Smoke alarms send out a piercing, pulsating alarm of 85 decibels -- three ear-shattering alarms, called the "horn pattern," followed by a pause, and then repeated. This indicates they've detected smoke or other products of combustion. And they quietly chirp once a minute when their batteries are dying. In either event, you need to know how to reset your alarm so all's quiet and the device returns to its duties as a standby safety sentry.
If you don't know the cause of the alarm, which could be broiling food in the oven or a dusty furnace kicking on, leave the alarm on while you investigate whether you have a fire. If so, get out and call the fire department. In the case of dense smoke, the alarm will stay on despite your attempts to reset it.
Resetting the Alarm
If you know that broiling or another nonfire cause has triggered the alarm, look for a prominent button labeled "Hush" or "Silence" on the smoke alarm. It may be a single or two-part, thumbprint-sized button with a slight indentation on newer models, or two small, transparent buttons each the size of a pencil eraser on older versions.
Press the button, which should buy you eight to 10 minutes of silence, depending on the model specifications. Open a nearby window or door, and fan at the air under the alarm with a dishtowel. The smoke alarm will reset automatically once the combustible particles dissipate.
Find the "Hush" button on the initiating alarm if you have hard-wired alarms, such as the First Alert 9120B, in a series. Look for an alarm -- it should be the closest one to the triggering source -- with a flashing red LED and press its button. These alarms, which can be either low-voltage or 120 V AC, have been required by code on new homes since 1980 and include a battery backup to offer dual protection.
An unusual design that plugs into a light socket, the DuPont PS-131 self-charging smoke alarm can be reset by flipping the light switch.
Avoid removing the alarm from its ceiling mount and popping out the battery or pulling out its AC power supply; this removes your protection.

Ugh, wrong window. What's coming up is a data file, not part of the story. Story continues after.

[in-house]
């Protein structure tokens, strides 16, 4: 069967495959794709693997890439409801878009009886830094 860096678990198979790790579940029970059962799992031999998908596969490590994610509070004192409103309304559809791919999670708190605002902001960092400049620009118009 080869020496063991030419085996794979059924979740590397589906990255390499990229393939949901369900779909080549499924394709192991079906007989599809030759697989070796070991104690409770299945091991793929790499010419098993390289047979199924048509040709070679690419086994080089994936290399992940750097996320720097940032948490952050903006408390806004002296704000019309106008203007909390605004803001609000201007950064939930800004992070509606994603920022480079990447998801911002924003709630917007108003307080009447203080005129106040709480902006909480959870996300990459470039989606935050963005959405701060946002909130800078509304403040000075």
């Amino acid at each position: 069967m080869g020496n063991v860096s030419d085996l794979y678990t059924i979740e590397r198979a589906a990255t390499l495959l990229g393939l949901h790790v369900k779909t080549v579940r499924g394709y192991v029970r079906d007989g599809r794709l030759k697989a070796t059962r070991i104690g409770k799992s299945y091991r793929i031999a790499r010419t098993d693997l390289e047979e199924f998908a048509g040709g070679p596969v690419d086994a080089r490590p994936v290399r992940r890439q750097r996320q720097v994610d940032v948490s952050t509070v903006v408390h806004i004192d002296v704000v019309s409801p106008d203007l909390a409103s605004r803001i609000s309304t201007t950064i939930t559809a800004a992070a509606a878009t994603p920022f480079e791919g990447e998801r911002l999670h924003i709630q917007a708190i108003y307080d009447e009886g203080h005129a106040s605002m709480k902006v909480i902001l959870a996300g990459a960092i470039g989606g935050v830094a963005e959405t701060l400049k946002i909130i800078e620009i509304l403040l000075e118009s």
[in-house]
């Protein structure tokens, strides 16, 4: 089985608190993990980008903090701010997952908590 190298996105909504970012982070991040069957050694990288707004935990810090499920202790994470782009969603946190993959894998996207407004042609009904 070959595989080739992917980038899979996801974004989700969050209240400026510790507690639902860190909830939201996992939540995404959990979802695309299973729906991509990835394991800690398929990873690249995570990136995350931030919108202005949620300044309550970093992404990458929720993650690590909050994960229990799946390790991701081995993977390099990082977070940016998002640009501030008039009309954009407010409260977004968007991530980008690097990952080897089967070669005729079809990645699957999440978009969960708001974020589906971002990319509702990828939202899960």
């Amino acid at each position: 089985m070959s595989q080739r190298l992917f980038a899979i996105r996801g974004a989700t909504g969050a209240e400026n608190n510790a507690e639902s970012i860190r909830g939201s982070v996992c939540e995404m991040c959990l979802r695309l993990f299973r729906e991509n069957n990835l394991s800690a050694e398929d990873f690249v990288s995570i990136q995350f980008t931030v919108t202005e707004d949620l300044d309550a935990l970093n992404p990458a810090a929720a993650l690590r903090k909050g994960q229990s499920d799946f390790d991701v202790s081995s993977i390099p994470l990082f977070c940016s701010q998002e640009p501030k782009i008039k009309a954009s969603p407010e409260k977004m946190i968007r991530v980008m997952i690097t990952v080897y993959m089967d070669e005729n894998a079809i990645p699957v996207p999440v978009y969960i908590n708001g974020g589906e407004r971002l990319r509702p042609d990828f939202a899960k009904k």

Replacing the Battery
Remove the alarm from the mount and flip open the battery drawer or compartment to replace the battery, typically a 9-V. Once it starts to chirp, the twittering sound may last for seven days, but it's best to address it as soon as you notice the first chirps.
If you have a chirping hard-wired battery, the cause may be an incorrectly grounded orange interconnect wire. Disconnect the battery from the mount and rewire as necessary to make sure the orange wire of the unit goes to a wire nut to be joined with the orange interconnect wire that runs in the wall or ceiling.
Note: Smoke alarms with lithium ion 10-year batteries cannot be replaced. You need to discard and replace the entire unit. To eliminate continued chirping once they are in the trash awaiting pickup, check the manufacturer's instructions; you may have to break out a cross-hatched area near the product label. Mark the back of the new unit with a note such as, "Replace in June 2025."
Test your smoke alarm weekly by pressing the "Test" button, located near the "Hush/Silence" button. If the alarm doesn't sound or makes only an erratic noise, retest it by holding it down for 10 to 20 seconds. Next, clean the sensing chamber and the openings in the housing with an air duster can for electronics or a vacuum hose. Replace the unit if another touch of the "Test" button doesn't work.
Alarm Keeps Chirping
If your smoke alarm keeps talking to you after you put in a new battery, check the following:
- Remove the replacement battery and check it on a multimeter to confirm that it is fresh and has a 9-V charge.
- Double-check that the battery freshness pulltab found in new units has been pulled out and that the battery drawer is firmly shut.
- After a power outage, hard-wired smoke alarms should reset automatically, and you can hit the "Test" button to confirm. If you hear chirping, the power outage may have revealed failing batteries that need replacement.